Opposition Rep. Edcel Lagman, who had also proposed a special session, said the President’s move was a “rebuke” of Cayetano.
He earlier urged the President to “unequivocably enforce” the term-sharing agreement that Duterte himself had brokered last year and reiterated last month, adding that the deal “must be respected and honored.”
“The President must avoid any ambivalent language or mystical message which could be subject to differing interpretations,” Lagman said.
“The tradition, albeit flawed, is that the Speaker is chosen in Malacañang, and the anointment is simply confirmed by the President’s allies in the House of Representatives in an uncontested nominal voting,” he said.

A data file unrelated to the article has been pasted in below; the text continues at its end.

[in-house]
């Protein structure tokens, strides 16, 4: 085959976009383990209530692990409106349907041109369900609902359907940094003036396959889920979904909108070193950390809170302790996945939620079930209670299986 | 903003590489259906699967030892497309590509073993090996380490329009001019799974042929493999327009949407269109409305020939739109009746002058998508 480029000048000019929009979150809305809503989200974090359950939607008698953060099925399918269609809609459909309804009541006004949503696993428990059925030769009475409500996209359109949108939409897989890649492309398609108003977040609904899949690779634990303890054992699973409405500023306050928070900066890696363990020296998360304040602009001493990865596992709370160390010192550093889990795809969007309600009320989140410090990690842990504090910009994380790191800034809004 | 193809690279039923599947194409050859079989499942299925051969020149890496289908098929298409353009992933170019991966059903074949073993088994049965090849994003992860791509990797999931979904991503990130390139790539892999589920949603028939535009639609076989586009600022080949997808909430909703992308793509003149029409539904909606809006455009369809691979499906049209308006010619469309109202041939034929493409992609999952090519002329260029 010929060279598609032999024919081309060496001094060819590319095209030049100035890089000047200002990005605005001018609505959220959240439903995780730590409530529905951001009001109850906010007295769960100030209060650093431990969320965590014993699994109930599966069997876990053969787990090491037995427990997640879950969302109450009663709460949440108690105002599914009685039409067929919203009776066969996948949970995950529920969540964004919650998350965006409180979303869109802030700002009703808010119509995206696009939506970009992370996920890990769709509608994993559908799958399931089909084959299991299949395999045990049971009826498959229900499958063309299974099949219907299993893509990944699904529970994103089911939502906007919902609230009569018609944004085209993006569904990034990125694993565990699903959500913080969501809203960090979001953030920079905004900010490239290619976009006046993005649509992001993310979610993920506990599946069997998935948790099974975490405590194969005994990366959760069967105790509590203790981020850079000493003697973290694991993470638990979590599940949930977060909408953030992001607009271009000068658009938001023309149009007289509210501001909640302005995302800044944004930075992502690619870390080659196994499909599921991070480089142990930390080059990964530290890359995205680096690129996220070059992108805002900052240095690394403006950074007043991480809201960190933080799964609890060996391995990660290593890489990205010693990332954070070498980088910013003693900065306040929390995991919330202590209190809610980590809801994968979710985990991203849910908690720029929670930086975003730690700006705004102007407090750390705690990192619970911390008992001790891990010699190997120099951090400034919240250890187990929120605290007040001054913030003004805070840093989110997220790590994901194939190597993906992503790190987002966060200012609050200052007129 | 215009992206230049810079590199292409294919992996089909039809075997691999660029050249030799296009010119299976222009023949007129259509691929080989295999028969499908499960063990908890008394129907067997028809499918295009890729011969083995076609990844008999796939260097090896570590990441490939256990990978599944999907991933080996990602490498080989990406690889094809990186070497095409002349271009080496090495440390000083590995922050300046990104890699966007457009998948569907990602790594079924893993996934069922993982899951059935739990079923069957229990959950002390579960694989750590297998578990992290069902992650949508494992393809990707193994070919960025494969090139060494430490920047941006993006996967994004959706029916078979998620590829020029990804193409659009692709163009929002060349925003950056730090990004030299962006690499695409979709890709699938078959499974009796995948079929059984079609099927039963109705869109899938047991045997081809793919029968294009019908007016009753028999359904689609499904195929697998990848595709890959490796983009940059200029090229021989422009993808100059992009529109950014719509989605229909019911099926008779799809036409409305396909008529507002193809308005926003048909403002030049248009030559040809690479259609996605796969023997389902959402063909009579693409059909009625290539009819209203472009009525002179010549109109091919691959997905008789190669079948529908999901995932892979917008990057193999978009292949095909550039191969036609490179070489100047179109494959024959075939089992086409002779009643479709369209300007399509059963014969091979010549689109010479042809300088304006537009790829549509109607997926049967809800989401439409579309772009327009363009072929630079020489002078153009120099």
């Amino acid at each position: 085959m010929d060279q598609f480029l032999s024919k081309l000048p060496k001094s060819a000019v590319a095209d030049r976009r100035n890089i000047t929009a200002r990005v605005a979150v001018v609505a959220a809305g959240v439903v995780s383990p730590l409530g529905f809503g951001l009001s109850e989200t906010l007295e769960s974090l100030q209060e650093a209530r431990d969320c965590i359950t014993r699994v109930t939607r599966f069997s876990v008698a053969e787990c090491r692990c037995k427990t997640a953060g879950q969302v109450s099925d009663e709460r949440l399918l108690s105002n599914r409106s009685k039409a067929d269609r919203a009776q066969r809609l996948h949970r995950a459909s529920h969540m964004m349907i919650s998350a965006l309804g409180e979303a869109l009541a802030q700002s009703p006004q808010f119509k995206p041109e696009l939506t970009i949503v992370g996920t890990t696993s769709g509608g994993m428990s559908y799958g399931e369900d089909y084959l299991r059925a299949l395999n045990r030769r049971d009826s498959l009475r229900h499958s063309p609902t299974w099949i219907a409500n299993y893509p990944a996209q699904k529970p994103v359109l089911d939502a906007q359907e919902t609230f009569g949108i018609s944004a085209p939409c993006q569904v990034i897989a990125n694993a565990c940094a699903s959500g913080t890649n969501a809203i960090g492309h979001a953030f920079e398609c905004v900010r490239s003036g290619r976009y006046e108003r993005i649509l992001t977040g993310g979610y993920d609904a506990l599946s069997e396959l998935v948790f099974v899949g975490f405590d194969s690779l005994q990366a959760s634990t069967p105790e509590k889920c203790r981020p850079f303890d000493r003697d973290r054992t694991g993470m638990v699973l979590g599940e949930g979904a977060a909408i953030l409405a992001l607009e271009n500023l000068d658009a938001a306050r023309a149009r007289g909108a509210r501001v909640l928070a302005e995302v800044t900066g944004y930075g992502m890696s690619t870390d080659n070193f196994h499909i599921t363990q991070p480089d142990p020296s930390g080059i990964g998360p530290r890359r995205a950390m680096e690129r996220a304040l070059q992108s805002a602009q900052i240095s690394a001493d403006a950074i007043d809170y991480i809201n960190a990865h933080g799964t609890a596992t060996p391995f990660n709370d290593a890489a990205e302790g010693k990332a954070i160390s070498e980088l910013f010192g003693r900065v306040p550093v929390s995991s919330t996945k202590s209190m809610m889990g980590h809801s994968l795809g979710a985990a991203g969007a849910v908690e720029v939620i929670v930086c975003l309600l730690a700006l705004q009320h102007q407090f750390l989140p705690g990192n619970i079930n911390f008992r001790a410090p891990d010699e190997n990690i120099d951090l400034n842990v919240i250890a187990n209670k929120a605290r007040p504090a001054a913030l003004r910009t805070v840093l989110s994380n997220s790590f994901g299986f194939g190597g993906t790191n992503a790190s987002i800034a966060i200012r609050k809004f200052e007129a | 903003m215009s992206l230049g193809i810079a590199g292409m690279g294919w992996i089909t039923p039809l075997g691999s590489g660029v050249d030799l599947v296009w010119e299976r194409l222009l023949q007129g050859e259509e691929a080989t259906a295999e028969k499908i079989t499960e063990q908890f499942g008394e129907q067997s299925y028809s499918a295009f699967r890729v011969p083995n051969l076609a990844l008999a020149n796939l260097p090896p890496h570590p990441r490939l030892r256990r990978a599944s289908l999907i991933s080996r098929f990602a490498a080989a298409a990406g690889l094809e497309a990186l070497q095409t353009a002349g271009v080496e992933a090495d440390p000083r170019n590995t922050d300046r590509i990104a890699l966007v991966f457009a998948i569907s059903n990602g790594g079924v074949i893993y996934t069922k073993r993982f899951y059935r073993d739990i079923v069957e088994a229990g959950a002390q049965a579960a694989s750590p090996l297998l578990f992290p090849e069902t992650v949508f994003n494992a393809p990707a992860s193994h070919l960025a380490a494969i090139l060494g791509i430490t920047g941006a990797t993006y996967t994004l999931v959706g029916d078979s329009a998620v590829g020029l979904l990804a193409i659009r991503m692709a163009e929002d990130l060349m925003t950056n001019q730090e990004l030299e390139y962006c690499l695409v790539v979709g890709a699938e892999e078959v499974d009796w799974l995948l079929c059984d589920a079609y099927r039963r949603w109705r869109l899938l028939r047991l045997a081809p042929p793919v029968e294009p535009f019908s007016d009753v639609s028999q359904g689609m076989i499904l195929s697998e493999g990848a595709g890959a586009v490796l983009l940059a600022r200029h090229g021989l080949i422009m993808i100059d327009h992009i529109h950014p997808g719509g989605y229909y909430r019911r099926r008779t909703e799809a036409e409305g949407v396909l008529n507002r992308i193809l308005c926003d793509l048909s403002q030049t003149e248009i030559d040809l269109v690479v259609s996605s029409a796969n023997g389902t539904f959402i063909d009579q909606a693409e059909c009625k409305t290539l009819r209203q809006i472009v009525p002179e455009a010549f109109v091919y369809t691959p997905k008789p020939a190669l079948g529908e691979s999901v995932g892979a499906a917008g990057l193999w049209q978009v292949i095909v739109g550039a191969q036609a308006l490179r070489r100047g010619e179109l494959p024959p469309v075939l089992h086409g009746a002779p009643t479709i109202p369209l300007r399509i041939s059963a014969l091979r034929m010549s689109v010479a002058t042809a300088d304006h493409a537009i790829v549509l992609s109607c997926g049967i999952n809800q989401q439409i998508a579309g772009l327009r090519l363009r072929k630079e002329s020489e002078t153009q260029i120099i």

Commenting on the President’s statement on Thursday that he would “solve” the House problem, Sen. Panfilo Lacson said he did not see any “impropriety if he steps in.”
“After all, anything that has to do with the advancement of the national interest should involve the President,” he said.
“He obviously sent a clear message to exercise his option to do whatever is necessary, even taking a ‘direct’ hand in resolving the speakership issue,” Lacson added.
Sen. Sonny Angara, chair of the Senate finance committee, said the President’s statement on Thursday would “encourage” House members to approve on third and final reading the National Expenditure Program at the soonest possible time.
“[This will] enable the Senate to begin its plenary debates as well in compliance with the Constitution,” Angara said in a Viber message. —WITH A REPORT FROM MARLON RAMOS